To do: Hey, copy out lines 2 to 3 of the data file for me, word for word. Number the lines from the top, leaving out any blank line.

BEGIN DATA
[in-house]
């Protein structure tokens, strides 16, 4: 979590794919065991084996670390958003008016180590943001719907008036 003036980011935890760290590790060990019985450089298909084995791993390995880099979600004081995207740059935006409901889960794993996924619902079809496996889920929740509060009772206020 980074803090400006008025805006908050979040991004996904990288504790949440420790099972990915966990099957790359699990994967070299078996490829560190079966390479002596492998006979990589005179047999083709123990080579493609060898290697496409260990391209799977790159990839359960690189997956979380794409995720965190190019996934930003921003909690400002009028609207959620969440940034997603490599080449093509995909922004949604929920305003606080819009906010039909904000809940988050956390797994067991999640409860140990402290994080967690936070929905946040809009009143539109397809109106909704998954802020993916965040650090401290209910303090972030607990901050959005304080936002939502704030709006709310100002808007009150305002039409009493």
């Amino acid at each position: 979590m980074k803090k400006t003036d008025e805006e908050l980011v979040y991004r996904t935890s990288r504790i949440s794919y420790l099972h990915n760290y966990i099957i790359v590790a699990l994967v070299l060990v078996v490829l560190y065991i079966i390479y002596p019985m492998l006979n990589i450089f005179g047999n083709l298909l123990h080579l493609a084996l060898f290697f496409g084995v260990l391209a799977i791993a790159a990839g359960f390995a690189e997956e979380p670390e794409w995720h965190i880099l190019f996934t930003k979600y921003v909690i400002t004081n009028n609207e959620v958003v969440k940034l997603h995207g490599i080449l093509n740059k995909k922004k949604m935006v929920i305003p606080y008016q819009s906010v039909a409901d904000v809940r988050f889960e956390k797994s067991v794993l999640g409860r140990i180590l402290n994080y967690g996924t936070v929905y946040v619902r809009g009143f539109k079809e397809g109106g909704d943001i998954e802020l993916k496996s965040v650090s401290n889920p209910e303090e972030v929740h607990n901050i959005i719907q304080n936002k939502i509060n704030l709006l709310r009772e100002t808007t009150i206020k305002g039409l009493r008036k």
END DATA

């Protein structure tokens, strides 16, 4: 979590794919065991084996670390958003008016180590943001719907008036 003036980011935890760290590790060990019985450089298909084995791993390995880099979600004081995207740059935006409901889960794993996924619902079809496996889920929740509060009772206020 980074803090400006008025805006908050979040991004996904990288504790949440420790099972990915966990099957790359699990994967070299078996490829560190079966390479002596492998006979990589005179047999083709123990080579493609060898290697496409260990391209799977790159990839359960690189997956979380794409995720965190190019996934930003921003909690400002009028609207959620969440940034997603490599080449093509995909922004949604929920305003606080819009906010039909904000809940988050956390797994067991999640409860140990402290994080967690936070929905946040809009009143539109397809109106909704998954802020993916965040650090401290209910303090972030607990901050959005304080936002939502704030709006709310100002808007009150305002039409009493």
């Amino acid at each position: 979590m980074k803090k400006t003036d008025e805006e908050l980011v979040y991004r996904t935890s990288r504790i949440s794919y420790l099972h990915n760290y966990i099957i790359v590790a699990l994967v070299l060990v078996v490829l560190y065991i079966i390479y002596p019985m492998l006979n990589i450089f005179g047999n083709l298909l123990h080579l493609a084996l060898f290697f496409g084995v260990l391209a799977i791993a790159a990839g359960f390995a690189e997956e979380p670390e794409w995720h965190i880099l190019f996934t930003k979600y921003v909690i400002t004081n009028n609207e959620v958003v969440k940034l997603h995207g490599i080449l093509n740059k995909k922004k949604m935006v929920i305003p606080y008016q819009s906010v039909a409901d904000v809940r988050f889960e956390k797994s067991v794993l999640g409860r140990i180590l402290n994080y967690g996924t936070v929905y946040v619902r809009g009143f539109k079809e397809g109106g909704d943001i998954e802020l993916k496996s965040v650090s401290n889920p209910e303090e972030v929740h607990n901050i959005i719907q304080n936002k939502i509060n704030l709006l709310r009772e100002t808007t009150i206020k305002g039409l009493r008036k």